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Fourth Floor - The ordinary man and the divine-spiritual man
37,1. Here we are already on the fifth gallery or on the fourth floor. What do you see here, which is quite different from the previous gallery? You say: The most striking difference here is a white, rather high pyramid, also placed in the middle of the pillar-circle. The top of the pyramid is curiously enough for us, for the first time adorned with a small statue, representing a naked human being. This statue has a reddish-white color and is so beautifully shaped in its juvenile measures, that one could easily believe that it is alive. We have not yet seen a similar presentation since we came on this world body.
37,2. The rest of this fourth floor, or the fifth gallery, it is not so much different from the lower gallery, except for the floor of this gallery being a flaming blue color, the pillars of reddish-white, like the statue on the top of the pyramid, and the solid wall of the main building, a dark red, is quite different from the previous gallery. But we must confess that we are already so dulled to the great splendor and glory of the colors, that we no longer pay much attention to such differences. But this ornamental structure of this pillar-circle is rather foreign to us, since we have not yet seen anything like this on this world-body, as we have said. It could surely not be a mere ornament, but have to have some meaning, and we will discover it by closer by experience.
37,3. Well, my dear friends and brethren, your remark, and your wish is right, perfect, and good, and so listen to me; I will try to discover the meaning of this ornament within you. What does the pyramid mean? I have already told you the importance of it on another occasion. But if you wish to bring out the meaning as it is well founded here, consider how a pyramid has been constructed in its form, and what its purpose is, and you will be able to see a very effective indication about the meaning of this ornament within you ,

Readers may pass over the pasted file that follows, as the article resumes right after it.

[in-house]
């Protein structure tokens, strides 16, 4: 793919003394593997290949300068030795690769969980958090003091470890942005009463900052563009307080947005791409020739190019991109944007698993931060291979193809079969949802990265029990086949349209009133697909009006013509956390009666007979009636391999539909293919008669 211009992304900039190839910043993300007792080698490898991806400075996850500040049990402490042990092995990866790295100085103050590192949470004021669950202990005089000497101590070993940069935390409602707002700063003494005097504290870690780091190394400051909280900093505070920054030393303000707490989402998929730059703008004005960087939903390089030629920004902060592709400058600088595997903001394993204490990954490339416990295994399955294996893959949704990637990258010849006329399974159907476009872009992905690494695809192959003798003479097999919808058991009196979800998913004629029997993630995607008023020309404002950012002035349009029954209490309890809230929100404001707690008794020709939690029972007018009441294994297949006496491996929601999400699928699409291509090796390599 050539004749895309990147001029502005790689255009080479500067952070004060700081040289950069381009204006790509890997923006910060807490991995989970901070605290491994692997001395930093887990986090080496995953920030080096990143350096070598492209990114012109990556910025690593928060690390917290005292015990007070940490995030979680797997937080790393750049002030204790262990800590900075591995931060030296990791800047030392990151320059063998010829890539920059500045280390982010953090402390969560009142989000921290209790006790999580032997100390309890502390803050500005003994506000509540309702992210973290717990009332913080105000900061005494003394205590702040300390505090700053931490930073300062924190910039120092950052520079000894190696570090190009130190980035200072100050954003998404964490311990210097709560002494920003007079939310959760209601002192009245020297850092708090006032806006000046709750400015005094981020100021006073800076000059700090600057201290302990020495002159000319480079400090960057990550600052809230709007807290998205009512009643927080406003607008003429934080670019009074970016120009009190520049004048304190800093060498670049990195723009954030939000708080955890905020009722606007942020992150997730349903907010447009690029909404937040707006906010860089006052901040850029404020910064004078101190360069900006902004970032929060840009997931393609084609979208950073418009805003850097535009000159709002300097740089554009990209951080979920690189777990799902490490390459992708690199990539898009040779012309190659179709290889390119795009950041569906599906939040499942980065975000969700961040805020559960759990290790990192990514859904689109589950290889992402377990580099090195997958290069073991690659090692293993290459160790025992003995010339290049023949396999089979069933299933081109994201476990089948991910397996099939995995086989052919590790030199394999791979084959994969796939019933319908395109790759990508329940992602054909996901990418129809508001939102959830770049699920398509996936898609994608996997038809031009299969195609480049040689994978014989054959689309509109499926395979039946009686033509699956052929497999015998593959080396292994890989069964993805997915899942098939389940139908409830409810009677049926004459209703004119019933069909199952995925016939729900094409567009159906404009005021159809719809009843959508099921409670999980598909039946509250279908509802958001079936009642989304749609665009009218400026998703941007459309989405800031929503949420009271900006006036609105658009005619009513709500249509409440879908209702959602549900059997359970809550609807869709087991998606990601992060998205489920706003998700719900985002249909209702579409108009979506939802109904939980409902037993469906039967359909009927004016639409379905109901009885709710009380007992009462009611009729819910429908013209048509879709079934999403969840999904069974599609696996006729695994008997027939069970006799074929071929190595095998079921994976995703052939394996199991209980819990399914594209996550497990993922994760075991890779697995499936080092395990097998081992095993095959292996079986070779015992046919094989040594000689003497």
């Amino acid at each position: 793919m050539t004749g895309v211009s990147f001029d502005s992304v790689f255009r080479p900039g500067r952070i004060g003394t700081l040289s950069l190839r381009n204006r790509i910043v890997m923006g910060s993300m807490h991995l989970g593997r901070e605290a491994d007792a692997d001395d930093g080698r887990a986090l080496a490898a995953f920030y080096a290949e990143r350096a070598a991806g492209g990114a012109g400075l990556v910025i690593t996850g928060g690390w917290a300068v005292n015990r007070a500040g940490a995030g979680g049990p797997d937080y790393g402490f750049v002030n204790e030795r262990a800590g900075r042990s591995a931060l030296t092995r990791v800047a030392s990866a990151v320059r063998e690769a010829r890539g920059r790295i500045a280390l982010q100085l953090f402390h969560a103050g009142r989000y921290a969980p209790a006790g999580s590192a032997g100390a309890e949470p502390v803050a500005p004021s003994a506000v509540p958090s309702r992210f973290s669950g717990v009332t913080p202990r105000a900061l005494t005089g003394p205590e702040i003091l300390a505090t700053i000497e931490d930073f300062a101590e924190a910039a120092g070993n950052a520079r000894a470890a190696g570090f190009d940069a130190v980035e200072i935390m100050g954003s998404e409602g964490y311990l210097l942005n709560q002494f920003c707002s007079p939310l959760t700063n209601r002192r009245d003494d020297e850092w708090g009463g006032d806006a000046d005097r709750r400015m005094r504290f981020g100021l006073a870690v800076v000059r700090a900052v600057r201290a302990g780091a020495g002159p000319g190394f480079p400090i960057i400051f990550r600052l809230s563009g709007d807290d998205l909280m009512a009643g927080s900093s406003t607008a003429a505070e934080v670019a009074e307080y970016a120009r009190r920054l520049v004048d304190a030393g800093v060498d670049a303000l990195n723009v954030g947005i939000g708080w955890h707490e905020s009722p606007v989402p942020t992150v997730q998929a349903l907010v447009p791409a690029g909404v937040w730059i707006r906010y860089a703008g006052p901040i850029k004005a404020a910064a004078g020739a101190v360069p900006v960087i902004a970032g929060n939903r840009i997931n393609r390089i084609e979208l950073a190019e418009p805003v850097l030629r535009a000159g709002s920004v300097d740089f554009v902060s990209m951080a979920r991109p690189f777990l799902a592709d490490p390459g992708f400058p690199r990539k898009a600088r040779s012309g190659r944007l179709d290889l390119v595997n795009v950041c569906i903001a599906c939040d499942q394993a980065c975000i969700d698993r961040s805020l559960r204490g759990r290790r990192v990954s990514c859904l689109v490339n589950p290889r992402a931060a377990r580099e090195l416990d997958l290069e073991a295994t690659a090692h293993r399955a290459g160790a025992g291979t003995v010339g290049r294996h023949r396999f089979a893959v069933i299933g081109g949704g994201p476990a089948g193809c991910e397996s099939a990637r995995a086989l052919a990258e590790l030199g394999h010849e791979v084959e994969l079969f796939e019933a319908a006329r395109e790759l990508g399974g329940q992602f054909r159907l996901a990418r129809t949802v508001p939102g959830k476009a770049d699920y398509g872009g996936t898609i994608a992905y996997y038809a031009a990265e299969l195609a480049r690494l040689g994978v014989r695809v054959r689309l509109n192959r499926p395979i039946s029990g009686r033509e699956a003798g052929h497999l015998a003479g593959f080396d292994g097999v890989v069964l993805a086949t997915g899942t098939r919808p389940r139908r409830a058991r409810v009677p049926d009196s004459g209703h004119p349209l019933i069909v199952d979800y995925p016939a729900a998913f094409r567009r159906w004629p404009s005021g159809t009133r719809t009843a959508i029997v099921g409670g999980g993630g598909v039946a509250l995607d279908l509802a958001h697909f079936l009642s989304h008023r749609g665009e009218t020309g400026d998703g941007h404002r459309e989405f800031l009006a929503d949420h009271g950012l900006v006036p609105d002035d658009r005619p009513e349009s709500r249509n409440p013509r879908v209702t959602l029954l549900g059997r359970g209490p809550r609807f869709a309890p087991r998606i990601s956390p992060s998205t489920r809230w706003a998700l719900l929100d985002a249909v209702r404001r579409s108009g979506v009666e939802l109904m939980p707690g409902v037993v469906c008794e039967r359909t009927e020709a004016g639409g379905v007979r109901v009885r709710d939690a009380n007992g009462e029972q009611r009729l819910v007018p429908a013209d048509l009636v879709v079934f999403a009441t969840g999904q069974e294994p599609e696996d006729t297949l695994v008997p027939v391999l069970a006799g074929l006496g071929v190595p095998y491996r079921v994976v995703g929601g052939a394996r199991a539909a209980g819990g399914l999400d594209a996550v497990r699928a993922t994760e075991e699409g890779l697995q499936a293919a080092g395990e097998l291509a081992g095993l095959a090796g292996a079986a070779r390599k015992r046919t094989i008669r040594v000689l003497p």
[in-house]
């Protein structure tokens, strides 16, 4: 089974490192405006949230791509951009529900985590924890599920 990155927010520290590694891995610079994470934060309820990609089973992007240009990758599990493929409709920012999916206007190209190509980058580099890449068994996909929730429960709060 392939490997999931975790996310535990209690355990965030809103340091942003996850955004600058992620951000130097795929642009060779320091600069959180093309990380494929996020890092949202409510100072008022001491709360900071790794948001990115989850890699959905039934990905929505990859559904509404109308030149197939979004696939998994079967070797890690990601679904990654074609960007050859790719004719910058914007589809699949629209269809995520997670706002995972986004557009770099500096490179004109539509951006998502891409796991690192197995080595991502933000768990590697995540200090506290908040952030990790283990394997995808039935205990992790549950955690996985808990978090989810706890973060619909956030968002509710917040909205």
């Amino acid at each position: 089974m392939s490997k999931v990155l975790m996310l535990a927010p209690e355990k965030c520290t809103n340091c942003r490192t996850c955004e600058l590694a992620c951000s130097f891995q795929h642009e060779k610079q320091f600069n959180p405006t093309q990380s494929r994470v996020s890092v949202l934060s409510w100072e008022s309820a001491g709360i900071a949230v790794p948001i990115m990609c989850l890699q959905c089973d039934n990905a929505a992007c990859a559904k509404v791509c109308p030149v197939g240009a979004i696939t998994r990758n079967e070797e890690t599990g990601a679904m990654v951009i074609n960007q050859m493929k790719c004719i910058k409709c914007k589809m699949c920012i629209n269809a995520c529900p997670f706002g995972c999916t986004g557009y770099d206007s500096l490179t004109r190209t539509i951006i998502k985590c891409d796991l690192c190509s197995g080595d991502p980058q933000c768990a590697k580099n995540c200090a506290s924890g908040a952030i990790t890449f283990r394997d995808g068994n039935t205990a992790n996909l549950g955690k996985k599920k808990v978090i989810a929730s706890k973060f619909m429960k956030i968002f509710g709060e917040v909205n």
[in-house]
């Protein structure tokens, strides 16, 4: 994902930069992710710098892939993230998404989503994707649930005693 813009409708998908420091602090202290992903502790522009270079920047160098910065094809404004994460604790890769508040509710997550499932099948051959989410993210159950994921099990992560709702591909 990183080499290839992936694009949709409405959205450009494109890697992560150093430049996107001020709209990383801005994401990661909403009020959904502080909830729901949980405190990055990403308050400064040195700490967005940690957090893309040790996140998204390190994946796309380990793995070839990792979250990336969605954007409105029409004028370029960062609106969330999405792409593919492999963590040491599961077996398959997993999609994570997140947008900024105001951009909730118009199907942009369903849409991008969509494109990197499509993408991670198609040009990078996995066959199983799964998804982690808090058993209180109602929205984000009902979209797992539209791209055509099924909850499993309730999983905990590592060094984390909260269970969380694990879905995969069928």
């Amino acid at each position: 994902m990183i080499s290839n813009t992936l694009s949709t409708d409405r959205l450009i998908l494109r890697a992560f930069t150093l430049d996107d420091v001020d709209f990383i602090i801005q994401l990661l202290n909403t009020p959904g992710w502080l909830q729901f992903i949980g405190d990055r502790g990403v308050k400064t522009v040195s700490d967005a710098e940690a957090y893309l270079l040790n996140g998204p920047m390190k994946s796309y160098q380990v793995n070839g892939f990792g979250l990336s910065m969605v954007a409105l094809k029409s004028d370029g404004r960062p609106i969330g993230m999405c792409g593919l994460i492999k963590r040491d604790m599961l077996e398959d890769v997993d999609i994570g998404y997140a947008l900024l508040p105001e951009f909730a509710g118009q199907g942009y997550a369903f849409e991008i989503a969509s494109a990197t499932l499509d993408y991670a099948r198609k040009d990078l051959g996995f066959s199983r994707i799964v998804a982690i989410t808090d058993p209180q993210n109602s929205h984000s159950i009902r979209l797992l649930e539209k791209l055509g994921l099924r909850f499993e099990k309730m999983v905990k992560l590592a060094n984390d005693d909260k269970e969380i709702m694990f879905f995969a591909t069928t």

37,4. The pyramid is broad at the base, and ends in a point at the top; so shall also be the just, humble life of man. How man's life develops, we have seen in the preceding galleries in the tree, which develops from a small seed and spreads itself wider with its branches and twigs. The human being likewise spreads himself in his various basic skills and henceforth acquired manifold insights, but also with all kinds of desires.
37,5. But what happens over time with this expanded man? He is taken out of his fluctuating ground and buried behind the site of the graves, in the avenue of trials. Or, in clearer words, everything belonging to matter is again intertwined with matter, and no one cares for those fruits produced for still some time, through assimilation of matter. Only those fruits which the tree carried in the containers are preserved as substantial.